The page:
Original Research

Coping and adaptation mechanisms employed by sub-Saharan African migrant women in South Africa

Alice Ncube, Yonas Bahta, Andries Jordaan
Jàmbá: Journal of Disaster Risk Studies | Vol 11, No 1 | a645 | DOI: https://doi.org/10.4102/jamba.v11i1.645 | © 2019 Alice Ncube, Yonas T. Bahta, Andries Jordaan | This work is licensed under CC Attribution 4.0
Submitted: 23 March 2018 | Published: 13 June 2019

About the author(s)

Alice Ncube, Disaster Risk Management Training and Education Centre for Africa, University of the Free State, Bloemfontein, South Africa
Yonas Bahta, Department of Agricultural Economics, University of the Free State, Bloemfontein, South Africa
Andries Jordaan, Disaster Management Training and Education Centre for Africa, University of the Free State, South Africa


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Abstract

This article assesses the socio-economic coping and adaptation mechanisms employed by sub-Saharan African migrant women in South Africa using a survey and multi-attribute contingent ratings. The socio-economic and adaptation mechanisms were identified using a sustainable livelihood framework, which included political and cultural capital. This study focused on the rarely investigated South-South migration flows. The results found that the demographic and socio-economic characteristics of migrant women played a significant role in the coping and adaptation mechanisms they employed. Human capital ranked the highest, followed by physical, cultural, social, economic and political capitals. This implies that the livelihood capital has an implication: the migrant women need to have education and health services to survive in day-to-day activities of their life as human capital. They need also to sustain economically at least to cover house rent, food, communicate with family and assist the family as economic and physical capitals. Furthermore, they need to adapt, respect and live with the culture of the host nation in harmony and conducive environment as social, cultural and political capitals.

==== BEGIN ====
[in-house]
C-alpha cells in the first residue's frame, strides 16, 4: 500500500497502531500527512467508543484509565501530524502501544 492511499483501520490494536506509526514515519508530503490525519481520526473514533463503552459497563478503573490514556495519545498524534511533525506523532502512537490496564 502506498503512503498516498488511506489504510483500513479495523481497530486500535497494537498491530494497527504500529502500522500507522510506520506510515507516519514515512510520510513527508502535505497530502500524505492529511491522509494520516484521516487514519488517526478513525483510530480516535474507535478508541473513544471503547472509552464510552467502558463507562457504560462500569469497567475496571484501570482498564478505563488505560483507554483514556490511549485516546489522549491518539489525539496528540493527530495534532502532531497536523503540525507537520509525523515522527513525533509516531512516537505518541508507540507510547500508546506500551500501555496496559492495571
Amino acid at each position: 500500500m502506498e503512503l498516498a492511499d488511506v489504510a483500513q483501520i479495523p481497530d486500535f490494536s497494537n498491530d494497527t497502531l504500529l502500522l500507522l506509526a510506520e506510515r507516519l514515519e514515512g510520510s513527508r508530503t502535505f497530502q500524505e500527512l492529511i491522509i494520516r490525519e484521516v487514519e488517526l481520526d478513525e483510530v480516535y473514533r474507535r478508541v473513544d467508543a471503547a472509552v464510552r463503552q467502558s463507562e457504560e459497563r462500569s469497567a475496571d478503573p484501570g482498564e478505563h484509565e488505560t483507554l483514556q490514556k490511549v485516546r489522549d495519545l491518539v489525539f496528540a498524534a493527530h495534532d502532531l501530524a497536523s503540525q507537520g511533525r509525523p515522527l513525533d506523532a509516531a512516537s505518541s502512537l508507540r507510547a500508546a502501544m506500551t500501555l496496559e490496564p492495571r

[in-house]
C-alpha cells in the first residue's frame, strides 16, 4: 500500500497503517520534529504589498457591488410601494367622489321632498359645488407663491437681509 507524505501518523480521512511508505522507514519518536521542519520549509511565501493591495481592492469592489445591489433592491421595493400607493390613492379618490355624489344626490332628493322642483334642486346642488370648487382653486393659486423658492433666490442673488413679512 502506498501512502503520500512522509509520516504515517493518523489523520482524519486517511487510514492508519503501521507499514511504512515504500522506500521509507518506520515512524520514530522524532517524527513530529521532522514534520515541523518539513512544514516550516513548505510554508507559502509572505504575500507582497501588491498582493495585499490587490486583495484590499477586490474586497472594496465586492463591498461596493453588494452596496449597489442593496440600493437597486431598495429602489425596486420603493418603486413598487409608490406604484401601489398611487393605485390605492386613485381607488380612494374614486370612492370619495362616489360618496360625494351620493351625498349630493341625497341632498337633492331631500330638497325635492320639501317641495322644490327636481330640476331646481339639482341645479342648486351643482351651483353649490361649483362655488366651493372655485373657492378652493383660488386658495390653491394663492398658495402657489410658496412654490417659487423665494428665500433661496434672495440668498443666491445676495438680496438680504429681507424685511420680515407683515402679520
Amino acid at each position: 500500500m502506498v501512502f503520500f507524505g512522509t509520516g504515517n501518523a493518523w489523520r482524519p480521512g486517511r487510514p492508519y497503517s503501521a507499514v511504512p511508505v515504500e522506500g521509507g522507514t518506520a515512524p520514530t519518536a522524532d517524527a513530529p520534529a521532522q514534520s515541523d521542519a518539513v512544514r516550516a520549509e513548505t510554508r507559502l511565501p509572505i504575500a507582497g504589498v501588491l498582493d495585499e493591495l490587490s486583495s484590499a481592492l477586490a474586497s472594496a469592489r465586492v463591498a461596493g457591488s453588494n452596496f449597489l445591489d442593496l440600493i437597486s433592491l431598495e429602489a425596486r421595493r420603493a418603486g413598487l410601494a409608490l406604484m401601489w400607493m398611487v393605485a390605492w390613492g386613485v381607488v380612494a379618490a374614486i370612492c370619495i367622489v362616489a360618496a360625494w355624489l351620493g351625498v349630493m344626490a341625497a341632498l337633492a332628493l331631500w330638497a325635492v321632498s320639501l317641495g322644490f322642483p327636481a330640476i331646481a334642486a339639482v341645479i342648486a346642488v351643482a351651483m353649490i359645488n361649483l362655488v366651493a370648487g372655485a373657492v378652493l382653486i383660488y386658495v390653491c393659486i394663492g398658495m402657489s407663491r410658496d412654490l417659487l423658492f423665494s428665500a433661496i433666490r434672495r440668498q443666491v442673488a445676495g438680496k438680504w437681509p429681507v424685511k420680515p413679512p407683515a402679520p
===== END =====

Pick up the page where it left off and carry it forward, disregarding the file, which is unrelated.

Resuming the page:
Keywords

coping and adaptation mechanism; livelihood capitals; migrant women; South–South migration; sub-Saharan Africa; attribute contingent ratings

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Crossref Citations

1. Job Market Perceptions of African Migrant Women in South Africa as an Initial and Long-Term Coping and Adaptation Mechanism
A. Ncube, Yonas T. Bahta, A. J. Jordaan
Journal of International Migration and Integration  year: 2019  
doi: 10.1007/s12134-019-00704-w